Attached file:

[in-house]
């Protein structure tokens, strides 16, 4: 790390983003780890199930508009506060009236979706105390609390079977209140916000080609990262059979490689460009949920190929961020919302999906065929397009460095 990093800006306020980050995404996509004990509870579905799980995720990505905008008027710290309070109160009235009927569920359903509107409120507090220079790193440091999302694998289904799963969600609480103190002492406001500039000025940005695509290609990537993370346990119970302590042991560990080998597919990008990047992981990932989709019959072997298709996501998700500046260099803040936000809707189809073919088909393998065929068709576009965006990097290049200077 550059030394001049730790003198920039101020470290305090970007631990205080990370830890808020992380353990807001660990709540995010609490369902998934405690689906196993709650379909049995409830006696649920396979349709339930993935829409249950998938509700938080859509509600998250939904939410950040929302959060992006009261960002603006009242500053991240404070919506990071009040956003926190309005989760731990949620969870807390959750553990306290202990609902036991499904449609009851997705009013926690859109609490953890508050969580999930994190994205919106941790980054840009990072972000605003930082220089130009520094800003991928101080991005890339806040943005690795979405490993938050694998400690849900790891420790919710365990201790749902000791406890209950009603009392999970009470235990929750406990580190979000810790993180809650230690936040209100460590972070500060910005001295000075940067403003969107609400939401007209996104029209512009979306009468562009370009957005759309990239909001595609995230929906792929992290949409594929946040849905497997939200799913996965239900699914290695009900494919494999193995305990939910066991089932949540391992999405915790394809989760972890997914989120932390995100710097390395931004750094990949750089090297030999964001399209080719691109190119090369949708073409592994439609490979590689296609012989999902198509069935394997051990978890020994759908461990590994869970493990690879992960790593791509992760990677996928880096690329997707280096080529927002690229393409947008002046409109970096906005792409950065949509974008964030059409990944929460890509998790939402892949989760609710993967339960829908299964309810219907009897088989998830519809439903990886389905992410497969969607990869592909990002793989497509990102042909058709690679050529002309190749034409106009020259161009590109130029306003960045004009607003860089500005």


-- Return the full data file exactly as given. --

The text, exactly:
[in-house]
């Protein structure tokens, strides 16, 4: 790390983003780890199930508009506060009236979706105390609390079977209140916000080609990262059979490689460009949920190929961020919302999906065929397009460095 990093800006306020980050995404996509004990509870579905799980995720990505905008008027710290309070109160009235009927569920359903509107409120507090220079790193440091999302694998289904799963969600609480103190002492406001500039000025940005695509290609990537993370346990119970302590042991560990080998597919990008990047992981990932989709019959072997298709996501998700500046260099803040936000809707189809073919088909393998065929068709576009965006990097290049200077 550059030394001049730790003198920039101020470290305090970007631990205080990370830890808020992380353990807001660990709540995010609490369902998934405690689906196993709650379909049995409830006696649920396979349709339930993935829409249950998938509700938080859509509600998250939904939410950040929302959060992006009261960002603006009242500053991240404070919506990071009040956003926190309005989760731990949620969870807390959750553990306290202990609902036991499904449609009851997705009013926690859109609490953890508050969580999930994190994205919106941790980054840009990072972000605003930082220089130009520094800003991928101080991005890339806040943005690795979405490993938050694998400690849900790891420790919710365990201790749902000791406890209950009603009392999970009470235990929750406990580190979000810790993180809650230690936040209100460590972070500060910005001295000075940067403003969107609400939401007209996104029209512009979306009468562009370009957005759309990239909001595609995230929906792929992290949409594929946040849905497997939200799913996965239900699914290695009900494919494999193995305990939910066991089932949540391992999405915790394809989760972890997914989120932390995100710097390395931004750094990949750089090297030999964001399209080719691109190119090369949708073409592994439609490979590689296609012989999902198509069935394997051990978890020994759908461990590994869970493990690879992960790593791509992760990677996928880096690329997707280096080529927002690229393409947008002046409109970096906005792409950065949509974008964030059409990944929460890509998790939402892949989760609710993967339960829908299964309810219907009897088989998830519809439903990886389905992410497969969607990869592909990002793989497509990102042909058709690679050529002309190749034409106009020259161009590109130029306003960045004009607003860089500005």